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  1. Medical drug utilization patterns for febrile patients in rural areas of Mexico.

    Article - En anglais

    The objective of this study was to evaluate the medication pattern of febrile patients and determine what proportion of these drugs were included in the Mexican Essential Drugs List.

    A cross-sectional study was conducted in 32 rural communities located in malarial endemic areas near the Mexico-Guatemala border.

    Of 817 febrile patients interviewed, 55% self-medicated, while 16% consulted a physician.

    The most frequently used drugs were antipyretics (68%), antibiotics (25%), and antimalarial drugs (37%), despite the fact that only 2% of all febrile patients were diagnosed with malaria.

    Antipyrine, acetylsalicylic acid, and acetaminophen represented 84% of antipyretics, and ampicillin, penicillin, and sulfadiazine-trimethoprim represented 51% of total antibiotics.

    Public health service and self-medicating patients used essential drugs (antipyretics and antibiotics) significantly more than those consulting private physicians.

    These findings demonstrate the need to foster access to primary health care (PHC) facilities, rational drug prescription by private physicians, and to review guidelines for prescription of antimalarial drugs for febrile patients.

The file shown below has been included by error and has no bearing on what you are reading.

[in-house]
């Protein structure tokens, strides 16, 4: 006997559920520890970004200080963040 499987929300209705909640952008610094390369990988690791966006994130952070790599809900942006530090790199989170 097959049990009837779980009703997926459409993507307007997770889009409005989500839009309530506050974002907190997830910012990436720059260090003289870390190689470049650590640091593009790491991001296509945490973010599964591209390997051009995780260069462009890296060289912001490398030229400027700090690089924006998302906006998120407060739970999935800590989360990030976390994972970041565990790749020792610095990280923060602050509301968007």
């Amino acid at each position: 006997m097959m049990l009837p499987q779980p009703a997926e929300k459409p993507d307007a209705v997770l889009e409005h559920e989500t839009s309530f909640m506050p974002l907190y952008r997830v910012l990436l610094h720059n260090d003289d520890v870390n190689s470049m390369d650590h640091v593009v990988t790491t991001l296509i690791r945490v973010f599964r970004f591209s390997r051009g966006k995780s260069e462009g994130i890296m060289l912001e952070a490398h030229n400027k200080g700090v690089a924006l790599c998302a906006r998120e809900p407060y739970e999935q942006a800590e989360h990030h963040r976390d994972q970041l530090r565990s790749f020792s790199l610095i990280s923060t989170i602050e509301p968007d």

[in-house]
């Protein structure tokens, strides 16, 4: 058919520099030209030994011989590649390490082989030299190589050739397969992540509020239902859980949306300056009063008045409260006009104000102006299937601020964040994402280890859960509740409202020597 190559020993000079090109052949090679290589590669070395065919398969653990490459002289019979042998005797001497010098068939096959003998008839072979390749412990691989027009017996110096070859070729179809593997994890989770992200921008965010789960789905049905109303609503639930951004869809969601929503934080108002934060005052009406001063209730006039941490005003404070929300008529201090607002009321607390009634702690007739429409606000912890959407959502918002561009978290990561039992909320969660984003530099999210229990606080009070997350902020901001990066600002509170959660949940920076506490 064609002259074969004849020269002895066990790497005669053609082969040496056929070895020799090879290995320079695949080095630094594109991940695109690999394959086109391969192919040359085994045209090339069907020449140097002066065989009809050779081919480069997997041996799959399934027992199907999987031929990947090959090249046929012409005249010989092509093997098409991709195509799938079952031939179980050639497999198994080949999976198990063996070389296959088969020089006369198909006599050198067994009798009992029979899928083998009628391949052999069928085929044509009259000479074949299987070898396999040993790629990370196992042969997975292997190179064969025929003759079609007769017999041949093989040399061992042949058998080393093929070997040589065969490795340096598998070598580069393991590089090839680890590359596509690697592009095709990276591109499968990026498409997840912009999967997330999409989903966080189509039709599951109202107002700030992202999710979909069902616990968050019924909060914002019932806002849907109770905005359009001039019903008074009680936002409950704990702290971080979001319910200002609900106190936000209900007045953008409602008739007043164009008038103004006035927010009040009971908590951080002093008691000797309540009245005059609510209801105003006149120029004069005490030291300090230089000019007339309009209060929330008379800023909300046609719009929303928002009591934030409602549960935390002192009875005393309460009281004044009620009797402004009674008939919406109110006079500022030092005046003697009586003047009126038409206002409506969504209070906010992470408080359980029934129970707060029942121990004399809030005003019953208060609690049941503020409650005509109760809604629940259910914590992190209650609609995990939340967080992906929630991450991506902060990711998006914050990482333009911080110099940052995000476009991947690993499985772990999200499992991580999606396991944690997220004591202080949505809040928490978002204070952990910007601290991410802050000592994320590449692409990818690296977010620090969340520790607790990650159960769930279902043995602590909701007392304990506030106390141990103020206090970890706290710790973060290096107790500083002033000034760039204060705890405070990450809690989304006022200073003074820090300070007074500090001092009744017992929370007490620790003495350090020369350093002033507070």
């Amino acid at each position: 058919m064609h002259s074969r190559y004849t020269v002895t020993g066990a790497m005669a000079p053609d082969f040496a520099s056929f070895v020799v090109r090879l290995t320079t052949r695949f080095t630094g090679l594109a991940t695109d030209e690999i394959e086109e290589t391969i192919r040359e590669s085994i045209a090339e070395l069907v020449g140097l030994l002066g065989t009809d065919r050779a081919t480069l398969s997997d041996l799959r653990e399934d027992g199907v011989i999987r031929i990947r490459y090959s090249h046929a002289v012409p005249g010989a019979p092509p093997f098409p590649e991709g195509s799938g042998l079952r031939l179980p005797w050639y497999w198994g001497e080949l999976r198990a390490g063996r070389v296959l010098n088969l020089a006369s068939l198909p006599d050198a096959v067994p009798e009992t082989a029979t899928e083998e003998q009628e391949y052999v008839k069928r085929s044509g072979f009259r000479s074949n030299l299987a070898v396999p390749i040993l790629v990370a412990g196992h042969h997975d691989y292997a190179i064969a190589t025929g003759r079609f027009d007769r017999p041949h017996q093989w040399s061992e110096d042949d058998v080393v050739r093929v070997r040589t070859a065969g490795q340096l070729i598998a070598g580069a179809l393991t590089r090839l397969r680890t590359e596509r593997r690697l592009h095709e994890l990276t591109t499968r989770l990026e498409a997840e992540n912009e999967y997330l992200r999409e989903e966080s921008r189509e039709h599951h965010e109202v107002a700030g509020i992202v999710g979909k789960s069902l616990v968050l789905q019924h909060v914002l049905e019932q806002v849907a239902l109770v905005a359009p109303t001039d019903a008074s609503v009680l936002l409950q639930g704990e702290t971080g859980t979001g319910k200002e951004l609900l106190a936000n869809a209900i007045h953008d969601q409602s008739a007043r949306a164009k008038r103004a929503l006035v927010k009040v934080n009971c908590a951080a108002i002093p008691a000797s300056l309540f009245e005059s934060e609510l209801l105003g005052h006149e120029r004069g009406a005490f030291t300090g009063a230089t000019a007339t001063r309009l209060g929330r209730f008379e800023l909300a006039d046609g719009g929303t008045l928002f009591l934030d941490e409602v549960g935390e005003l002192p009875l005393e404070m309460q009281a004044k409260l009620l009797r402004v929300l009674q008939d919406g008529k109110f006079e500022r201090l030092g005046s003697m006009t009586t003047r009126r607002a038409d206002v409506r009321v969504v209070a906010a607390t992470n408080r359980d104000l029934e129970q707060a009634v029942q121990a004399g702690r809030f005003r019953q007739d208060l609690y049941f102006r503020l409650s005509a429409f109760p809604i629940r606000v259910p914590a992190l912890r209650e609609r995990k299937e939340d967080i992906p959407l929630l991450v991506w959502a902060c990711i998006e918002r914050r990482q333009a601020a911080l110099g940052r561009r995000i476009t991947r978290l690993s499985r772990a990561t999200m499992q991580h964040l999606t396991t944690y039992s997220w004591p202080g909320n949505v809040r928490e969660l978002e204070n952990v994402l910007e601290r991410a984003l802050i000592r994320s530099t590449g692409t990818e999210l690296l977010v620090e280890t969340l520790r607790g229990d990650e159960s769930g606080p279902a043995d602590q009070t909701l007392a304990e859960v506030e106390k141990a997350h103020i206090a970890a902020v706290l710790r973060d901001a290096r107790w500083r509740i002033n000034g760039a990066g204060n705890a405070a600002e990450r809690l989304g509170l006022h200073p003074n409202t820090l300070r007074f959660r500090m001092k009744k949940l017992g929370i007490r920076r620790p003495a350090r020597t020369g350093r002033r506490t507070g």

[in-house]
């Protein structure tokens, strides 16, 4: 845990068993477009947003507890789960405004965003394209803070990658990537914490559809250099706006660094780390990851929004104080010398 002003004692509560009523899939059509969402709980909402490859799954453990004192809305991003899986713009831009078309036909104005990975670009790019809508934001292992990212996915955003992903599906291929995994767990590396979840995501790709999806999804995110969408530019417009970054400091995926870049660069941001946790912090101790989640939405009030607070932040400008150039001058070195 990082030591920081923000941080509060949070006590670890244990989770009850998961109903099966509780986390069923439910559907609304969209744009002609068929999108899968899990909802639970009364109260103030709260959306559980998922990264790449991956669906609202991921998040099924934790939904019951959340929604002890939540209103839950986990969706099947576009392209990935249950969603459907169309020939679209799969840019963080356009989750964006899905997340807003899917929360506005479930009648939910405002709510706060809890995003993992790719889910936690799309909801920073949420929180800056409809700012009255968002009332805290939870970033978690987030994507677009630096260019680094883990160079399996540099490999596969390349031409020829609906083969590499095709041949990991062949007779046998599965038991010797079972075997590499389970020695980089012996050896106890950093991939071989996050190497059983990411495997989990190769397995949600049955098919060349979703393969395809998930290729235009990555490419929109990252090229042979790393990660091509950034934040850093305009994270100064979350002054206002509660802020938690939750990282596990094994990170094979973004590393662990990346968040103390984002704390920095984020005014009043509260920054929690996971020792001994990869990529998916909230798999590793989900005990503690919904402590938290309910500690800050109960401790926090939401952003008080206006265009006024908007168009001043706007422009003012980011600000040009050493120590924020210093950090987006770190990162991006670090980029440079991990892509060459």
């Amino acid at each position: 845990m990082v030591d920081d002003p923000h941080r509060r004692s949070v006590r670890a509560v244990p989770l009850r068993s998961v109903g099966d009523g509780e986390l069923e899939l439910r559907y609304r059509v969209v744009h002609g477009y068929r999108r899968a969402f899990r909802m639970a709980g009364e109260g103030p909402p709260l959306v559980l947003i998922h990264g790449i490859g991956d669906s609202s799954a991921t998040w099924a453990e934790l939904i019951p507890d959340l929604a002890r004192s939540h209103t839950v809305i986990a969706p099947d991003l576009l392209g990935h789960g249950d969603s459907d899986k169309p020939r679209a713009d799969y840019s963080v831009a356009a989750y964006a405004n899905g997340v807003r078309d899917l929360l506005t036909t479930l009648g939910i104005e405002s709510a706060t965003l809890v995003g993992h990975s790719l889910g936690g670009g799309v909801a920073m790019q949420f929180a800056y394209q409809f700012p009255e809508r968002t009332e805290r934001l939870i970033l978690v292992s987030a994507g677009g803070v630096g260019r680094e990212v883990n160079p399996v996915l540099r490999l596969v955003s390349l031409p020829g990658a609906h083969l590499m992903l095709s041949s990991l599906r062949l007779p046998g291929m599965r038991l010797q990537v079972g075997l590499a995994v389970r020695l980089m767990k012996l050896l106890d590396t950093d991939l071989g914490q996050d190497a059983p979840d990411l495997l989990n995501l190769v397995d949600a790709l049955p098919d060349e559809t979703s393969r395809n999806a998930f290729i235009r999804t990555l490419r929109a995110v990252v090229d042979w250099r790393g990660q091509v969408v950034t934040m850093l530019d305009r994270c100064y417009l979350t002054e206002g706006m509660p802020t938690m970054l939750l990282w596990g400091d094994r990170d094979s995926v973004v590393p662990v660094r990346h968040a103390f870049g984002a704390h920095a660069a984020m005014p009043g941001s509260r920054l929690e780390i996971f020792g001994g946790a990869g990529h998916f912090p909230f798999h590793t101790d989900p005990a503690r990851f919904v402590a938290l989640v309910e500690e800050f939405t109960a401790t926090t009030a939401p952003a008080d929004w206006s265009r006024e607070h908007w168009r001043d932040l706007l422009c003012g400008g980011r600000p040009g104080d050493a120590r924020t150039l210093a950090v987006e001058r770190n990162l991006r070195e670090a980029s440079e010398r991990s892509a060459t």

Mots-clés Pascal : Fièvre, Paludisme, Protozoose, Parasitose, Infection, Chimiothérapie, Traitement, Antipyrétique, Antibactérien, Antibiotique, Antipaludique, Consommation, Milieu rural, Mexique, Amérique Centrale, Amérique, Soin santé primaire, Epidémiologie, Homme, Médicament essentiel

    Mots-clés Pascal anglais : Fever, Malaria, Protozoal disease, Parasitosis, Infection, Chemotherapy, Treatment, Antipyretic, Antibacterial agent, Antibiotic, Antimalarial, Consumption, Rural environment, Mexico, Central America, America, Primary health care, Epidemiology, Human

    Logo du centre Notice produite par :
    Inist-CNRS - Institut de l'Information Scientifique et Technique

    Cote : 97-0320035

    Code Inist : 002B30A01A2. Création : 12/09/1997.